Have they confirmed the stock was encased in concrete too?
I can understand why maybe it would of been considered a myth - as by the time Atari did dump the cartridges, people had sort of gotten over Video games till Nintendo came along and jump-started the market back to life about 5 years later. So it was more like a sad little footnote nobody cared to detail, least of all Atari who just wanted to try and put the past behind them.
This was an urban legend? I thought it was just a fact, I mean, they had a product they couldn't sell and there was no money/reason to store them, so they threw them away. It's not some kind of crazy, unheard of occurrence.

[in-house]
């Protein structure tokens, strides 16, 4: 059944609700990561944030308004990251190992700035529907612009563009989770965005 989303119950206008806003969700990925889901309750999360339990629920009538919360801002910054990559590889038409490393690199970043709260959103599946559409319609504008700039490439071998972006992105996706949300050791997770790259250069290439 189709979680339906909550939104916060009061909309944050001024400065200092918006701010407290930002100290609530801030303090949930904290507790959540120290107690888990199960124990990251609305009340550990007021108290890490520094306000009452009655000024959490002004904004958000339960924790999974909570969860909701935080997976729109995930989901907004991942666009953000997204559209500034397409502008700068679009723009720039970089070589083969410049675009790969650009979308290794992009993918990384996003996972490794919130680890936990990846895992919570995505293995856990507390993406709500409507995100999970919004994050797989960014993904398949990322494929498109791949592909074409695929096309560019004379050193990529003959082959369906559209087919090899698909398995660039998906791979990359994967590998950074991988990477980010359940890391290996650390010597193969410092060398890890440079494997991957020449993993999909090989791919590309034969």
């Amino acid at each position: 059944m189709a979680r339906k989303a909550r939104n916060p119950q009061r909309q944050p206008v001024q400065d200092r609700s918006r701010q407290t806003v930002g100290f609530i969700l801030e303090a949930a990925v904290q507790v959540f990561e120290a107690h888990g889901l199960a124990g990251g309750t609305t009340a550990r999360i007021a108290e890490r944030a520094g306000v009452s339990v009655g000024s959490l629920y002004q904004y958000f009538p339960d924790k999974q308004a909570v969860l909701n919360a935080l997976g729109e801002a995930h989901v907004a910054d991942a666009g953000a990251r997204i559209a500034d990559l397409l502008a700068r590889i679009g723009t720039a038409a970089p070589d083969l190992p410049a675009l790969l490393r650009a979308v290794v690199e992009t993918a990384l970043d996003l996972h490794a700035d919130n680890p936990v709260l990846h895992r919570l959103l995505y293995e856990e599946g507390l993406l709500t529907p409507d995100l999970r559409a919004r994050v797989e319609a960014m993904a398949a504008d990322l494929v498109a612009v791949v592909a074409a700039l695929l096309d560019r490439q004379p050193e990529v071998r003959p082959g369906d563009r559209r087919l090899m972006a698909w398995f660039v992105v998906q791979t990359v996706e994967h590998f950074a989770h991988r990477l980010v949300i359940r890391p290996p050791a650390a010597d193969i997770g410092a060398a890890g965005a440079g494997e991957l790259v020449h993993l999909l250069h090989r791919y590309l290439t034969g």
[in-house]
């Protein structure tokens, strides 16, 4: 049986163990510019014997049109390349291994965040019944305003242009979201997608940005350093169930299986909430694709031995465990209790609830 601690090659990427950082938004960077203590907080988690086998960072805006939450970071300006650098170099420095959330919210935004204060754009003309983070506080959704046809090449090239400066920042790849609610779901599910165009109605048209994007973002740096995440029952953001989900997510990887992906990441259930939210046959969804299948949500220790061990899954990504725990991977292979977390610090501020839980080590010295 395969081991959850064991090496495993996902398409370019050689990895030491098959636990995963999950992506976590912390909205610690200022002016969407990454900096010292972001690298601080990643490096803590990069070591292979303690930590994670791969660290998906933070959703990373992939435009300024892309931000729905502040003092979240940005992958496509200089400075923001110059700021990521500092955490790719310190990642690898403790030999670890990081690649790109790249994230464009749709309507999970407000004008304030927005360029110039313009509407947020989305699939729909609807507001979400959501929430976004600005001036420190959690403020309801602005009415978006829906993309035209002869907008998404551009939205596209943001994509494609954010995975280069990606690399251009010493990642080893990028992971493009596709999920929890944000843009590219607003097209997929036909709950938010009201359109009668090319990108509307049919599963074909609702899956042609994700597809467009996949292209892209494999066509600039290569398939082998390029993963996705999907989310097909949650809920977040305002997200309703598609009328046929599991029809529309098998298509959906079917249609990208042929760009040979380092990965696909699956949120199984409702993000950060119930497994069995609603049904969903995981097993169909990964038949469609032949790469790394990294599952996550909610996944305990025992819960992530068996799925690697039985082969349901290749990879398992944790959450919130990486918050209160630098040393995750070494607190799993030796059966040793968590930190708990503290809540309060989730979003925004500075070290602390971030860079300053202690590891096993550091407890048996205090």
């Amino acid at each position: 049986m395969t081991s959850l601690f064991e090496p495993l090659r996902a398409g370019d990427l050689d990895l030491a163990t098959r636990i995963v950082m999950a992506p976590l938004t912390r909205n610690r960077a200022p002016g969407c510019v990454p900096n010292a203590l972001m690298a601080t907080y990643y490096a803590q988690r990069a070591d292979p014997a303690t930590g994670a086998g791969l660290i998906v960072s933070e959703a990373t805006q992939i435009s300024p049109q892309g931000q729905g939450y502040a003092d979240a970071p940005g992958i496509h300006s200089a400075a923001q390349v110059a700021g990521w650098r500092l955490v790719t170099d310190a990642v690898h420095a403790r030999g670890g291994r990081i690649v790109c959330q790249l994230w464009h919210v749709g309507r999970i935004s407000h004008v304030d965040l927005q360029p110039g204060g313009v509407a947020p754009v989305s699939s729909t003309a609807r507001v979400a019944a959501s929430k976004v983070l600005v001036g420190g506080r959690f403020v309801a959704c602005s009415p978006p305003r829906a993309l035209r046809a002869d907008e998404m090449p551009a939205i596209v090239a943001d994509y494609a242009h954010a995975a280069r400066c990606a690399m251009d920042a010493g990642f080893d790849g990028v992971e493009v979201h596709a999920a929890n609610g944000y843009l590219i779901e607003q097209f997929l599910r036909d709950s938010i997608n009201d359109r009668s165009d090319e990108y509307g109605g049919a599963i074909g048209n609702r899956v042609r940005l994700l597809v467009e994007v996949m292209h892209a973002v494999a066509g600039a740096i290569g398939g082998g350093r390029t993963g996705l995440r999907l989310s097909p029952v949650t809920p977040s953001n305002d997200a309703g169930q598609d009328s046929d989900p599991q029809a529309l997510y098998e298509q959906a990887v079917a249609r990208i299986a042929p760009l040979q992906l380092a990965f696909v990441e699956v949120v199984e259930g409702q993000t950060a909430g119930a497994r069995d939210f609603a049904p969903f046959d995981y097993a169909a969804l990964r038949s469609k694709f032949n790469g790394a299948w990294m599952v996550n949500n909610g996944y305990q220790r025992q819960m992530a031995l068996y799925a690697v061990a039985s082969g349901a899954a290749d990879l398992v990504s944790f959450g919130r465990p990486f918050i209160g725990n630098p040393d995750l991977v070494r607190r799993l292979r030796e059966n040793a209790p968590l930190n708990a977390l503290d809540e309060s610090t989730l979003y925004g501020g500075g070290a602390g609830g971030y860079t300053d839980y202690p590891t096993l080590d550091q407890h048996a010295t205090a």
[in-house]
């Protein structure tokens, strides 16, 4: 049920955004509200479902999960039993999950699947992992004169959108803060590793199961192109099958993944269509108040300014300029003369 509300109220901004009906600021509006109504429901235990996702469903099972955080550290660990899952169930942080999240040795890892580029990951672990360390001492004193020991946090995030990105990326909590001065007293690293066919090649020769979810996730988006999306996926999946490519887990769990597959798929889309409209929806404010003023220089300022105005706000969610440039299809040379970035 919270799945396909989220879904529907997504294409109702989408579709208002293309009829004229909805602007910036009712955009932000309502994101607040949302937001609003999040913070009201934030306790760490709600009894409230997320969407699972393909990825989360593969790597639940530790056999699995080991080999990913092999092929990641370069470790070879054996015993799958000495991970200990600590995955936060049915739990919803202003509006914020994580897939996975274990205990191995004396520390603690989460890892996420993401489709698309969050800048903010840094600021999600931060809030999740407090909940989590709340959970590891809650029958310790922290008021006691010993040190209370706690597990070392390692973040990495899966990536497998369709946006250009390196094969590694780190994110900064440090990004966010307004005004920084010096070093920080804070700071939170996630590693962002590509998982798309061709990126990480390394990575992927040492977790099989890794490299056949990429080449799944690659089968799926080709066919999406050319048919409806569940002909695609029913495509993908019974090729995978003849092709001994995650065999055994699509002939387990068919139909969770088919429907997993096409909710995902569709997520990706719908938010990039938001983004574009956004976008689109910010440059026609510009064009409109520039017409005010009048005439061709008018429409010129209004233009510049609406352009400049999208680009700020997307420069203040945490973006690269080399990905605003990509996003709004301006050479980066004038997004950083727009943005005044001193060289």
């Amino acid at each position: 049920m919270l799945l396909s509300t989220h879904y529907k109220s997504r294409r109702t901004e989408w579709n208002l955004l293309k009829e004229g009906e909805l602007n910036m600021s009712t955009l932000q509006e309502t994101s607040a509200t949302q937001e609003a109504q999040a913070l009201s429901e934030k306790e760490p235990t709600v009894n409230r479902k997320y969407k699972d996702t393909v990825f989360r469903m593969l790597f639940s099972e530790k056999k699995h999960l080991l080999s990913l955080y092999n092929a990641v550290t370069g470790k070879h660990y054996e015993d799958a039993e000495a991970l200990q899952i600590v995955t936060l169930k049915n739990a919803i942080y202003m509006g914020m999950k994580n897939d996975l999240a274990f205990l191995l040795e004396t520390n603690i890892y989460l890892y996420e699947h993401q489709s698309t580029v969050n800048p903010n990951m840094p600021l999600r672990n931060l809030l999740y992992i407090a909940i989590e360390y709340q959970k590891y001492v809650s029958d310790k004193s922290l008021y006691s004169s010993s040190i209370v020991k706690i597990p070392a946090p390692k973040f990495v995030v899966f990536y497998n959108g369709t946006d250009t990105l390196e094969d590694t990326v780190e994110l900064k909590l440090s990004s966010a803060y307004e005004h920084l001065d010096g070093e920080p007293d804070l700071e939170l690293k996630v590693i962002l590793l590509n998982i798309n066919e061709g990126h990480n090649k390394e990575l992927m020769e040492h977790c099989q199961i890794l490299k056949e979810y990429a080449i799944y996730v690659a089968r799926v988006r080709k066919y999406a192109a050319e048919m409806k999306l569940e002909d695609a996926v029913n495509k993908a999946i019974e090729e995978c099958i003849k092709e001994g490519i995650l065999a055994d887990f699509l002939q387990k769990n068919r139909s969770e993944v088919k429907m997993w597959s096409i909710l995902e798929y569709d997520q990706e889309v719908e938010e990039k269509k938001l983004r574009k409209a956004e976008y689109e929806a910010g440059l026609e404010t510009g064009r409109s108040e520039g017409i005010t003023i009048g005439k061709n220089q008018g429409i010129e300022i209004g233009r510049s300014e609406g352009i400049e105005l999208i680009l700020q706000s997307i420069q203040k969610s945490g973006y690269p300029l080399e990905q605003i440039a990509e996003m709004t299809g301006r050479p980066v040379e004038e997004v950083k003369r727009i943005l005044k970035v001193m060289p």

Whether it's real or not, I can't imagine a documentary about digging through garbage in a desert to be very interesting. Calling this "history" in any capacity is a massive overstatement.
I honestly don't know whether to be surprised a lot of people considered this a myth, or surprised at myself for taking it all at face value from jump street.
I mean, I wasn't alive in 1982-83, and could only go on read histories of the industry. Atari's crazy overconfidence in E.T.'s performance, its reception, and the fallout. So fascinating. No real written rules or regulations (that I am aware of), so everyone was winging it.
Imagine if Microsoft had said produce more copies of Titanfall than there are Xbox One systems in existence. The responses they'd get.